Our group celebrated the New Year in a very fun experience in Guatemala. We enjoyed site seeing, shopping, and learning about the culture. After spending four hours in a van, we came back to our home and quickly fell asleep, ready for the next day. We woke up early this morning and headed once again to our worksites.
In Las Delicias we continued working on building a home for a single parent family. It is interesting to see the living conditions of the people. Houses are crowded around one another and built literally in the middle of the trees and wildlife. I feel horrible knowing that this new house is going to make a family very happy, but also knowing that back in the states this is not as good as it gets. The people are happy just to be getting a home, they don’t care that it isn’t going to be much. The family of six is going to have a kitchen, a living room, and two bedrooms, A FAMILY of SIX. I am in awe of how thankful they are just to be given this small dwelling that they will be able to call home.
As soon as we started I was immediately put to work digging trenches for the foundation. I put my muscles to work, pulling away at the dirt with my spike-axe, shoveling the dirt into wheel barrows, and dumping it out of the way. I have to admit, it was hot, sticky, and very dusty. I found myself completely covered in dirt and dripping in sweat. After my first water break I looked at my progress with despair, I felt as if I hadn’t made a dent in the earth at all. I was beginning to get grumpy and thinking nothing was getting done, but then I was surprised to see that a young boy and girl had joined the progress. They were a part of the group of kids who would one day be living in the home and I was humbled to know that they were willing to help build their own home. I once again picked up my axe and begin digging away again.
Finally lunch came and we joined the other group up at the day care to enjoy our apples and sandwiches, thankfully I was able to find some Nutella instead of the traditional peanut butter sandwiches. I loved being there with the children that I had seen earlier in the week. I have helped with other service projects and I have done many philanthropy events, but nothing has brought more emotion out of me than seeing the smiling faces of the children of El Salvador. They have such a spirit and the biggest hearts. One child, named Daniel, has really touched me deeply. He has the biggest smile, and he is so smart. On Monday, we played memories games, puzzles, and Uno. Today he was excited to play baseball and jump rope. Unfortunately I only had a chance to pitch to him a few times, but I was so excited to get to see him once again.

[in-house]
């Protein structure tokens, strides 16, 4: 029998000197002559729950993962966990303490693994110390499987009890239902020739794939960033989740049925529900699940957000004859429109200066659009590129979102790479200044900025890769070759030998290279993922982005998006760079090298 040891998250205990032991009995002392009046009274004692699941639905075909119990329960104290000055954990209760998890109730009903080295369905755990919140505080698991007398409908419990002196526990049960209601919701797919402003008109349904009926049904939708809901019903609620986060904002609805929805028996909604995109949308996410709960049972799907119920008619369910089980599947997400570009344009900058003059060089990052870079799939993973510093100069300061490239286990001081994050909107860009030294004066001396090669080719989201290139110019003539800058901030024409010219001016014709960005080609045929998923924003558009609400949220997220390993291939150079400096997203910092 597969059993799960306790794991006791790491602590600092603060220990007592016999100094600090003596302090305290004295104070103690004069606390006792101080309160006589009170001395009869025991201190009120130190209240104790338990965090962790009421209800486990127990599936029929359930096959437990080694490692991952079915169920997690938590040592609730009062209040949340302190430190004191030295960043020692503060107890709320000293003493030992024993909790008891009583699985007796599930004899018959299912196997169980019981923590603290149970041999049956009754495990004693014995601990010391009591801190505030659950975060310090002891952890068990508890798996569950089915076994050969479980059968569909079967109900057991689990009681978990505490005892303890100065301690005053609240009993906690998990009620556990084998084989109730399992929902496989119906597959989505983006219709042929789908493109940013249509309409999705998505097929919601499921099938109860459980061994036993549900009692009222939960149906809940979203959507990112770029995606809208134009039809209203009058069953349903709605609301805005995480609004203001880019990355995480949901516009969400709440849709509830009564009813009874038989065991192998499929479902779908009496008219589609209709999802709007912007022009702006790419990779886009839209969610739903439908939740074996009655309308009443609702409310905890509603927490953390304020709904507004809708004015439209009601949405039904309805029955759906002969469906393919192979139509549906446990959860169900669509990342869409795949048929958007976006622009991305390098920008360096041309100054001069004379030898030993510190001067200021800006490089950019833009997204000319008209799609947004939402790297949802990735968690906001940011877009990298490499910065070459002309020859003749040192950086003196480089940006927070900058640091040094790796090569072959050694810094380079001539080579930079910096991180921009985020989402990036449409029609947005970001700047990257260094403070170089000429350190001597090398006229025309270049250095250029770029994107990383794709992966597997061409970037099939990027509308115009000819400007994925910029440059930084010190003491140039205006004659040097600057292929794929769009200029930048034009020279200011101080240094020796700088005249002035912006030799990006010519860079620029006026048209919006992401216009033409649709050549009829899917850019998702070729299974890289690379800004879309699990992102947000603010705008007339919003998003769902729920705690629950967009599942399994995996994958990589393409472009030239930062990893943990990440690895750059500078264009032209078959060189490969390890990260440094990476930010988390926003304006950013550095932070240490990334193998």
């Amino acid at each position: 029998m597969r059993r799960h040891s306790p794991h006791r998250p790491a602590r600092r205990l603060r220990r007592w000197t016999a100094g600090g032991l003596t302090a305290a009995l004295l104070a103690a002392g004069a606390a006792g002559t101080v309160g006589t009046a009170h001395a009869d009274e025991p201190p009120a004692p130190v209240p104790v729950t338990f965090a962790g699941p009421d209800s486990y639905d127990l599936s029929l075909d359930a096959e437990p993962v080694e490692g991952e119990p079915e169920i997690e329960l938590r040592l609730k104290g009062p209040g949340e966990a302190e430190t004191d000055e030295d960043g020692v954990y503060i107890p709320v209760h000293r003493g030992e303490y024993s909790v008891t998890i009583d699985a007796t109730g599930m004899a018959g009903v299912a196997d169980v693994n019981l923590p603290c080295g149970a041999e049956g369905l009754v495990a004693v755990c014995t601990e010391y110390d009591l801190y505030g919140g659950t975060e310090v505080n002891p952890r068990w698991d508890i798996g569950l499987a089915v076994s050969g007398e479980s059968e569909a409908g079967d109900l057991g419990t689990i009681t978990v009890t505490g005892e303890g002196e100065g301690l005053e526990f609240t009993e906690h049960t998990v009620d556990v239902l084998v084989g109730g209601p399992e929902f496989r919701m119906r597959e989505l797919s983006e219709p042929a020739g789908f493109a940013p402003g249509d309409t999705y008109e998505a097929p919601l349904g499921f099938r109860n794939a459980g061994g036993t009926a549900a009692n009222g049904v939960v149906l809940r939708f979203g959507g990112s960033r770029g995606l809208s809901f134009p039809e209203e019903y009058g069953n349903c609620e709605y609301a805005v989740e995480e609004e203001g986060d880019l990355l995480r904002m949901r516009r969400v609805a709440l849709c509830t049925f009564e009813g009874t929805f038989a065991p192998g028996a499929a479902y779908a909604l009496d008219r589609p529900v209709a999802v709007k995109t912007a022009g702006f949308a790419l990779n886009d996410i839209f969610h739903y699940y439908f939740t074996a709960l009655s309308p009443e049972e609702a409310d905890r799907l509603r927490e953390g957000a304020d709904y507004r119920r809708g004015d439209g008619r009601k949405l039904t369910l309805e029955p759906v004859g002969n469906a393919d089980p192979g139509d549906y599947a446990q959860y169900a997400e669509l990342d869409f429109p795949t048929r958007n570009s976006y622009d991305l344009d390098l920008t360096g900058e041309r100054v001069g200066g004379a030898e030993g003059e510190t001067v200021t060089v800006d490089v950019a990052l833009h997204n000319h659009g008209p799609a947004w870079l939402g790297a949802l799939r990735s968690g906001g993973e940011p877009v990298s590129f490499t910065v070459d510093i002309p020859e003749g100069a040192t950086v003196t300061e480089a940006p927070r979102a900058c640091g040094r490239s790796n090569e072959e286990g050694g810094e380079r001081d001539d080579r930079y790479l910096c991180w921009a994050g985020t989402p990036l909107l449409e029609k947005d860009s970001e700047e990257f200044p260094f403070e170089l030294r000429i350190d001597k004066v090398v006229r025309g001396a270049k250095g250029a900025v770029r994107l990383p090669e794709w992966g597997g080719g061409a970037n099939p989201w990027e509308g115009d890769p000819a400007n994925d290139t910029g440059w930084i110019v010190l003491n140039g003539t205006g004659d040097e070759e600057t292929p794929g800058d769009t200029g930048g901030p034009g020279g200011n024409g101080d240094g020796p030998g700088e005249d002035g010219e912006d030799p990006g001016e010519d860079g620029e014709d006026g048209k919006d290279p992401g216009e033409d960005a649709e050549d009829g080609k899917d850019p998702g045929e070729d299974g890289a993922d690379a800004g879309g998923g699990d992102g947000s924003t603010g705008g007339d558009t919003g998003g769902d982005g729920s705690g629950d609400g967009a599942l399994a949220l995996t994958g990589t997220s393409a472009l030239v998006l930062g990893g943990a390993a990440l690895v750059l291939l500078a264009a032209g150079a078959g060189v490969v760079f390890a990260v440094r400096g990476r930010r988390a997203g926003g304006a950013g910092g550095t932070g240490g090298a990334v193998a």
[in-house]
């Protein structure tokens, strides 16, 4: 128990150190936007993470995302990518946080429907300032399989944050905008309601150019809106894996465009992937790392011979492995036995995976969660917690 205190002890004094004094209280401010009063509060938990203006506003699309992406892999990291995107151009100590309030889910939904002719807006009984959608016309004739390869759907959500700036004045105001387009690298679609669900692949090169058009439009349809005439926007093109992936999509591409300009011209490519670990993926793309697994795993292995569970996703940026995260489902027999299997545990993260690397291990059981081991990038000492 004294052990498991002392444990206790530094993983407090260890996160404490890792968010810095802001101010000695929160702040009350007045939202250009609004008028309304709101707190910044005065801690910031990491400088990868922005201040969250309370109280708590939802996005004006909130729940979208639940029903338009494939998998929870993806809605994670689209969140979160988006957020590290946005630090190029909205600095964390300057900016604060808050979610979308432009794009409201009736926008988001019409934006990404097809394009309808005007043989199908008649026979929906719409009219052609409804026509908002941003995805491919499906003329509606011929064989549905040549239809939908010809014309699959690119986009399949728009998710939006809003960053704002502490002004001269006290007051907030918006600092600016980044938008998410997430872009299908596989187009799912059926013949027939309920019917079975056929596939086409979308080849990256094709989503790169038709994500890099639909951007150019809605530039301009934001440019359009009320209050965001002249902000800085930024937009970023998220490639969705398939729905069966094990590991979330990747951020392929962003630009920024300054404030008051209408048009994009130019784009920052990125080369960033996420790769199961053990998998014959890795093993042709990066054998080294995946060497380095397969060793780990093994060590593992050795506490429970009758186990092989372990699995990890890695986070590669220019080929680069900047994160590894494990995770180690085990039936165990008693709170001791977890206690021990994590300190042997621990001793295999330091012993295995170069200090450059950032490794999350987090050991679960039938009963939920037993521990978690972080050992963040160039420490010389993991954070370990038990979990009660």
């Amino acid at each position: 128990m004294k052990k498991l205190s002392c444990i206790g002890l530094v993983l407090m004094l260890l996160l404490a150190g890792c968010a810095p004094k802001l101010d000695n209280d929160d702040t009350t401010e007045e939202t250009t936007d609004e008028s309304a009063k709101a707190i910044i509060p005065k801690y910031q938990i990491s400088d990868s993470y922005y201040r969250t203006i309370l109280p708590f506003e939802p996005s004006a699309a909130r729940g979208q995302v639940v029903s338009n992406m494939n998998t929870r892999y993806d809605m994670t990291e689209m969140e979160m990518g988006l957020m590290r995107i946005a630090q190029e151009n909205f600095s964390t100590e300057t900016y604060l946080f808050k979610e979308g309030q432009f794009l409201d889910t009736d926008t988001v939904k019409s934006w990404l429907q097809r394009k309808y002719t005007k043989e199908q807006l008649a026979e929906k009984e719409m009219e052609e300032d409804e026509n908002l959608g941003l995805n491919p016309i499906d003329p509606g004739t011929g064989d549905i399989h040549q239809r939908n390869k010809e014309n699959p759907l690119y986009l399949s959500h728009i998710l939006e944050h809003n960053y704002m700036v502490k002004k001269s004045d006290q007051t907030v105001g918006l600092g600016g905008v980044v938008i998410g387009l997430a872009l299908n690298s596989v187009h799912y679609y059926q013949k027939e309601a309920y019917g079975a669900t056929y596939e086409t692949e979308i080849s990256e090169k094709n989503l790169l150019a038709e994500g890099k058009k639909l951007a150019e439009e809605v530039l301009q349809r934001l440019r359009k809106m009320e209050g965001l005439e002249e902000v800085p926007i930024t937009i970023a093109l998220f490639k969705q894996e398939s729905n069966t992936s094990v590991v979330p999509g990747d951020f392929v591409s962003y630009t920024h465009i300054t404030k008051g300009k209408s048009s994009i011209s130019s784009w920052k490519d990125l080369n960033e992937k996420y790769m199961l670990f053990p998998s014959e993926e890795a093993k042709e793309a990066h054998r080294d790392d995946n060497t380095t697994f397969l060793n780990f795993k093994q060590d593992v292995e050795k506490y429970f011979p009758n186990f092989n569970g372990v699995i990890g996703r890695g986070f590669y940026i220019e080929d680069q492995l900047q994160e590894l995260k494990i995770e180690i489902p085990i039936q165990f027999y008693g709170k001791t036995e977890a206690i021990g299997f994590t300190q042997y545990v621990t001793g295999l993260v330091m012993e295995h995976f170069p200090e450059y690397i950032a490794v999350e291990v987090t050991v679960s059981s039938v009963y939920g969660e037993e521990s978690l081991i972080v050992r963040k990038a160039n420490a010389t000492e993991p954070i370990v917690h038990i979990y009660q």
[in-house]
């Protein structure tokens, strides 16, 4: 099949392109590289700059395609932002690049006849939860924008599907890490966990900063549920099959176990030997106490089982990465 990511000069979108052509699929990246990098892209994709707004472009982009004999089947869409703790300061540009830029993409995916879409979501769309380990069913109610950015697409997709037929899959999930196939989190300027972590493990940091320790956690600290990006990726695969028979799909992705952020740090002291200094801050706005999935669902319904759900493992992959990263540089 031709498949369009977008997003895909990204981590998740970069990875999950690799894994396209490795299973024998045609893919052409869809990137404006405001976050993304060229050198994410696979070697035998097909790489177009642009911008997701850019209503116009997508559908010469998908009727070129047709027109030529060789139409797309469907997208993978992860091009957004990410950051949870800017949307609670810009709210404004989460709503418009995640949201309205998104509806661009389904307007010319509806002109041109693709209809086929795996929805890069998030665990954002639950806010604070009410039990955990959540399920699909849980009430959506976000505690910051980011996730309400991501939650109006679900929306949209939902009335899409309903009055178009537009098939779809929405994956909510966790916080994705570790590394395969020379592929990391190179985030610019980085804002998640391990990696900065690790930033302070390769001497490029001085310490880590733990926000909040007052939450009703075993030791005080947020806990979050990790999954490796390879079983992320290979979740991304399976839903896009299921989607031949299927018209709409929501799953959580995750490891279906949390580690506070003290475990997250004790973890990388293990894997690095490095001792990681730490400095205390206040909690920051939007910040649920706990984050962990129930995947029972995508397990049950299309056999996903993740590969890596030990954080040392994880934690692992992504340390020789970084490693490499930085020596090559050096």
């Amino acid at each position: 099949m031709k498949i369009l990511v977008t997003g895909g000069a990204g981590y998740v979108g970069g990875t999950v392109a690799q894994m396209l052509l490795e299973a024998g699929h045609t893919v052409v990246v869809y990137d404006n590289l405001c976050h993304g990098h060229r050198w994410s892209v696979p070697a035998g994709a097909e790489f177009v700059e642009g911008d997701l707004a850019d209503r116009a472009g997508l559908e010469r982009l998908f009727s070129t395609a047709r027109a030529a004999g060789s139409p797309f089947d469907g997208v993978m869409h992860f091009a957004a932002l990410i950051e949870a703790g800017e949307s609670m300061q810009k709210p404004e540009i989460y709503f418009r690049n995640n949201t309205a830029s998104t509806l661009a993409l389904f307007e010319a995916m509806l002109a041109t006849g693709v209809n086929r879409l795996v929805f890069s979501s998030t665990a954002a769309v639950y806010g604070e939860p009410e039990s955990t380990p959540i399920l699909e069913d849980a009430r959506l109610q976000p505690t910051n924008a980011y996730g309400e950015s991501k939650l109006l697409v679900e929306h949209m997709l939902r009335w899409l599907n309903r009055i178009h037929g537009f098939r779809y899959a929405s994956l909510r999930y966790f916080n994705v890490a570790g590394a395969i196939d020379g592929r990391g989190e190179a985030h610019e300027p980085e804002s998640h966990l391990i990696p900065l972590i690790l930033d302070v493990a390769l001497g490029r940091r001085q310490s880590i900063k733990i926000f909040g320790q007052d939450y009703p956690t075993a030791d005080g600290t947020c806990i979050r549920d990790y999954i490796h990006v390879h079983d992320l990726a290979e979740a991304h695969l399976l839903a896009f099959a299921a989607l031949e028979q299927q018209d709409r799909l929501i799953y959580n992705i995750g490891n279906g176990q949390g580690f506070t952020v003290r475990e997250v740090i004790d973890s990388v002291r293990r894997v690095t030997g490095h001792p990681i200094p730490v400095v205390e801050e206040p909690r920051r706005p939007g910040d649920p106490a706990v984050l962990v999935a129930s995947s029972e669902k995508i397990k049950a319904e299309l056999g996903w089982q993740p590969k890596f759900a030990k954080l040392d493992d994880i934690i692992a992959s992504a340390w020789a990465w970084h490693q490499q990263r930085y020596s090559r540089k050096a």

After lunch we headed back to our building site. We continued scooping more dirt, except this time we had even more help. Ranging from the ages of 4 to 13 little kids were running around the sites excitedly offering a helping hand. After grabbing a drink of water I would find my shovel taken from me by a child of merely seven who eagerly wanted to show how strong she was, and that she could help too. My heart melted as the children threw themselves into working just as hard if not harder than me.
Trying to build the home was difficult and I’m sure it isn’t going to get easier these next couple of days, but it is so much fun. Even while we are working people are joking with one another, and the language barrier can’t stop the smiles and forms of communication we have used. Some people may disagree and say that building a house cannot be fun, but I truly mean it when I say I enjoyed helping build the home because of the people who I was working with. I may be sore, tired, and hot, but I am smiling and that is all that really matters.
We finished up in the afternoon and said our goodbyes. We were able to finish all but one trench which is close to being done. After we returned to the house and scrubbed ourselves clean, and I literally mean scrubbed, I’m still finding dirt on myself; we had dinner with the rest of the group. Around 7 o’clock we gathered to watch a movie based on the Archbishop Romero, who had a significant influence in El Salvador. As a man of God he spoke out for the poor and wanted to find a way to help them. His passion for God and the people ended in his murder; however his spirit lives on in the people.
Tonight during reflection we discussed our fraternal values. Although my sorority has important values I found myself connecting my journey in El Salvador to my sorority’s creed.
To the World I Promise, Temperance, and Insight, and Courage. To Crusade for Justice, to Seek the Truth, and Defend it always. To those whom my life may Touch in slight measure, may I Give Graciously of what is Mine. To my Friends Understanding and Appreciation, to those closer ones, Love that is ever steadfast. To my mind growth to myself Faith, that I may Walk Truly in the light of the Flame.
The words of my creed sum up my sorority’s values. Here in El Salvador I am crusading for the poor and helping them in whatever way that I can. I know I am only helping a small amount, but any help is good help. This journey is also helping my mind grow because I am learning about a new culture and I have a new found faith in the good of humankind.
Greeks can strive to help change the world, one journey at a time. If we are to live by our values and creeds there is no reason why we can’t find the time to help out those less fortunate than ourselves, who may never know how it feels to have a place called home.
Holly Weiss is a senior at Fort Hays State University and President of the Delta Omega Chapter of Delta Zeta Sorority.